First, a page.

History of the Film Institute
The Swedish Film Institute Foundation was founded in 1963, a brainchild of the film critic and businessman Harry Schein (1924-2006), who also became its first CEO.
The Film Reform
Together with the Social Democrat Minister of Finance, Gunnar Sträng, Harry Schein was the author of the Film Reform, by which the Swedish state and the film industry signed an agreement exempting cinemas from the entertainment tax that existed at the time in return for a ten percent levy on cinema admission tickets. This was to be paid to the Film Institute, which in turn would plough back that money in the form of funding. Part of the Institute's resources would also be used for archive purposes, documentation, and film restoration.
Both the government and parliament recognised the importance of domestic film production, and that the decline in cinema admissions in Sweden made state funding a necessity. They also recognised the need for one collective body to preserve Sweden's national film heritage.
The Film Agreement
Today, virtually all European countries have some form of film institute to administer national film policy. The Film Agreement as such is unique to Sweden, yet other countries also have specific taxes or state levies on film consumption which are ploughed back into the fund-providing organisations.
Since 1963 Swedish film policy has been regulated and financed through the Film Agreement, irrespective of the political party in government. The agreement has been renegotiated at roughly five year intervals. Since 1963, the financial arrangements of the agreement have frequently been expanded and changed.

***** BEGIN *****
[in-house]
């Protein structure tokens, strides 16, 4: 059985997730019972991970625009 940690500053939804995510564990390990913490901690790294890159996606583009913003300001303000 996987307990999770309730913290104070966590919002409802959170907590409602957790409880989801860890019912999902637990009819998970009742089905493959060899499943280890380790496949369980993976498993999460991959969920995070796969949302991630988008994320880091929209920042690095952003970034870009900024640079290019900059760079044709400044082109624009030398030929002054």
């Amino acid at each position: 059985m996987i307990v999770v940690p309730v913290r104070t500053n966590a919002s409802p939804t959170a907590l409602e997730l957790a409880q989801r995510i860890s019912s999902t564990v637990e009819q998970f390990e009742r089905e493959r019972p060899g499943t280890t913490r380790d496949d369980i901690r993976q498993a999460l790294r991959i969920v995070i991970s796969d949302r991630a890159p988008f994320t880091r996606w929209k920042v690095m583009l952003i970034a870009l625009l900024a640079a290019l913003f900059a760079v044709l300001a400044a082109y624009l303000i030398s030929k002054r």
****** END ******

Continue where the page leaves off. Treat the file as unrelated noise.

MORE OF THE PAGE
In 1973 the state began providing direct grants to fulfil the remit of the agreement. 1982 saw the video industry enter as one of the parties to the agreement, joined in 1992 by Sveriges Television and Nordisk Television (now TV 4). In 2006 the other remaining Swedish television companies joined. However, in 1998, the video industry left the agreement.
The film culture-related elements of the Film Institute's activities, such as the archive and the Cinematek film club, have been financed alternately through the years by the Film Agreement and full state financing. The cinema ticket levy, which from the outset was the Film Institute's only source of revenue, accounts for only 25% of its revenue today.
Division of funding
In the early years support funding was distributed retroactively to producers, based either on box office success or jury-defined qualities. From the 1970s onwards, production funding was awarded at the discretion of various committees. Since 1993 the film commissioners have allotted funding for the production of new films, with allocation of retroactive funding based on box office figures.
The remit for film policy has also shifted continually over the years. The Film Institute has taken on new responsibilities, including the school cinema programme, distribution and screening funding and regional support. From the end of the 1960s until 1993, the Film Institute also acted as the producer of films. In 1970, the Film School which was originally part of the Film Institute, became part of an independent body named the University College of Film, Radio, Television and Theatre (Dramatiska institutet).
2012 A new Film Agreement is signed for the years 2013-2015
2008 The government commissions a film inquiry
2006 Current Film Agreement ratified
2002 The film archive in Grängesberg is established
1998 The video industry leaves the Film Agreement
1993 Film commissioner system introduced, The Film Institute stops producing films
1975 The Film Institute acquires AB Hollywood Filmlaboratorium (currently Rotebro Filmservice)
1971 Filmhuset opens
1970 The Film School becomes Dramatiska institutet
1967 Work begins on Filmhuset
1964 First Guldbagge awards presented, National film history collections become the Film Archive of the Swedish Film Institute, The Film School (Filmskolan) opens
1963 The Swedish Film Institute Foundation is formed and the first Film Agreement is ratified
CEOs past and present
2011 Anna Serner
2011 Bengt Toll
2006 Cissi Elwin Frenkel
2000 Åse Kleveland
1998 Hans Ottosson
1994 Lars Engqvist
1989 Ingrid Edström
1982 Klas Olofsson
1978 Jörn Donner
1972 Harry Schein
1970 Bo Jonsson
1963 Harry Schein
Published 01 July 2015